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Ancient History - Hatshepsut - Essay Example

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Hatshepsut’s ascendancy to the throne: Traditional Egyptians followed a custom of marrying within the family as a move to preserve their 'pure bloodlines'. Hatshepsut's father Thutmose I had a son - Thutmose II, by a concubine who had greater right over ascendancy to the throne as compared to Hatshepsut despite her true royal bloodline. Hence after the demise of her father, she was married to her half-brother Thutmose II and was conferred the title of the Great Royal Wife. Hatshepsut's husband Thutmose II who died eventually had a son, Thutmose III born to a lesser wife who was to succeed the throne after his death, since Hatshepsut had no male heirs with her husband. However when her husband died, Thutmose III was too young to assume the responsibilities of a pharaoh which ultimately led Hatshepsut to become his regent. This event eventually changed the course of history. Hatshepsut deliberately circulated a story of her mother being visited by the state-god Amun-Ra who seduced her mother in the guise of her father Thutmose, with his divine fragrance, thus entailing that she was born of a divine union and presented herself to the people of Egypt as the daughter of the God Amun-Ra. This practically sealed her status as a demi-god and enhanced her public image to instant fame enabling her to gather public support and acceptance (Coulter-Harris, 2012; History, n.d.). Transformation in image over time: Most of the representations of Hatshepsut discovered so far, depict her in the guise of

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a male. This is attributed to the fact that she consciously chose to be perceived as a male during her reign as a monarch (Capel & Markoe, 1996). According to some scholars, she insisted on being portrayed as a male complete with "bulging muscles and the traditional pharaonic false beard". This act on her part was viewed by some scholars as an act of defiance implying that she was outrageous, insolent, as well as deviant (Wilson, 2006). Early monuments of that time describe her as dressed as a Queen standing demurely to one side. However with passage of time there was dramatic change in the manner in which she was portrayed. By the time she was in her seventh year of her regency, she shed her modest feminine and graceful image as a queen to be replaced by that of a "full-blown, flail-and-crook-wielding king" highlighting typical male features of broad bare chest and a false beard (Wilson, 2006). Modern vs. Traditional Historians: The interpretations and images of Hatshepsut are varied and scholars are divided in their opinion regarding her personality and rulership during her reign. According to Egyptologists from nineteenth and early twentieth century, she is often described as highly demonic and as an usurper who deliberately transgressed conventional Egyptian cultural and religious boundaries and manipulated those around her in her lust for power. Others however described and perceived her as a submissive woman who was manipulated by her male subjects and advisors (Roehrig, Dreyfus, and Keller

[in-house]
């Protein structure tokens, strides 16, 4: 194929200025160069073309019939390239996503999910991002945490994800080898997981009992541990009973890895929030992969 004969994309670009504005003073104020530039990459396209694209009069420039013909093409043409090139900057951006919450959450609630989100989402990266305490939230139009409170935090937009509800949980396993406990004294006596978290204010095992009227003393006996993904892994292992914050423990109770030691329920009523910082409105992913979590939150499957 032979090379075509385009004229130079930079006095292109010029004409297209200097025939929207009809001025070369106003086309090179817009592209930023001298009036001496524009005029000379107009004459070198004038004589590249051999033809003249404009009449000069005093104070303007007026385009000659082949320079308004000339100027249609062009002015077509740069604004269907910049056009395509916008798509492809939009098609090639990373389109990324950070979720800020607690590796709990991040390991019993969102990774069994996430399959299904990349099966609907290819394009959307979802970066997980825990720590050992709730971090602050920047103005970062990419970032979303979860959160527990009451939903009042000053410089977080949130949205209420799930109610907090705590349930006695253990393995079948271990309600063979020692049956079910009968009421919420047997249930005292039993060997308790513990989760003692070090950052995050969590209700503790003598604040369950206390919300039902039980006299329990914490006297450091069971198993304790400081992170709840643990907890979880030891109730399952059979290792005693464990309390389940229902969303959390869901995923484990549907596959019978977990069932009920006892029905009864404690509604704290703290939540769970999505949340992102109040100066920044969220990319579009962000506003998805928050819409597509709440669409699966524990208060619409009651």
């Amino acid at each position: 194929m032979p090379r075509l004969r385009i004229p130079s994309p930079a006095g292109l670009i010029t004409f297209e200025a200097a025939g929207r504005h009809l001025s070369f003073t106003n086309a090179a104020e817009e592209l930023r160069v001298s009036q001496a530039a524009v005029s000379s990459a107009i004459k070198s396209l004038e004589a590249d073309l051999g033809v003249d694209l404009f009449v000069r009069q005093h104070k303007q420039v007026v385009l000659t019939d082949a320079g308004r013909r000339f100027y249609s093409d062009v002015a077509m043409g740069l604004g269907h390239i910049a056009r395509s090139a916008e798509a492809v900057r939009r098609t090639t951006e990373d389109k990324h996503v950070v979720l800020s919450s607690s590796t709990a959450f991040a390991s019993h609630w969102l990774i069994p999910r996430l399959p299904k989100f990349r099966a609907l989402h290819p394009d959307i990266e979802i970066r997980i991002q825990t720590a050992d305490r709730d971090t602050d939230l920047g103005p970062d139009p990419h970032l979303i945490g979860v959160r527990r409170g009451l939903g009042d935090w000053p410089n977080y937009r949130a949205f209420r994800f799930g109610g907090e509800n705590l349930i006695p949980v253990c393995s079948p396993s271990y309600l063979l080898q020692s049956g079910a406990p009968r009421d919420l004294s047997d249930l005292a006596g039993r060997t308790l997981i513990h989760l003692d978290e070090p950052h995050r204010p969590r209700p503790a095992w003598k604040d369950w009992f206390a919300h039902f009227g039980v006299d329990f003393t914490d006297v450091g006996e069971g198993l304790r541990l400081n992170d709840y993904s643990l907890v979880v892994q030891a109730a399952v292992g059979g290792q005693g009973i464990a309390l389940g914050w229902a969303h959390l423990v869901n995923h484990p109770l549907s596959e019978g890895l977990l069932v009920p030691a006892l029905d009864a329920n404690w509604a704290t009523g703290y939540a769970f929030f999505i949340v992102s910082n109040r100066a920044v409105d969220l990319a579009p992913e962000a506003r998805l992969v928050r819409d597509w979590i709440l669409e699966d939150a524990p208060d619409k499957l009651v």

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Summary

Ancient History: Hatshepsut “Divine of Diadems; splendid part of her father, Amon-Re, lord of heaven, who has not been far removed from the father of all gods, shining in brightness like the Horizon-God she illuminates like the sun, vivifying the hearts of the people, who is exalted in name so that it hath reached heaven." Breasted, 1962: 137 Introduction: Images of Hatshepsut from female to male Hatshepsut is known as one of the most significant figures in ancient Egyptian history for her role as a pharaoh and the first co-regent as well as for her remarkable yet controversial rise to power as the ‘King’ of Egypt…
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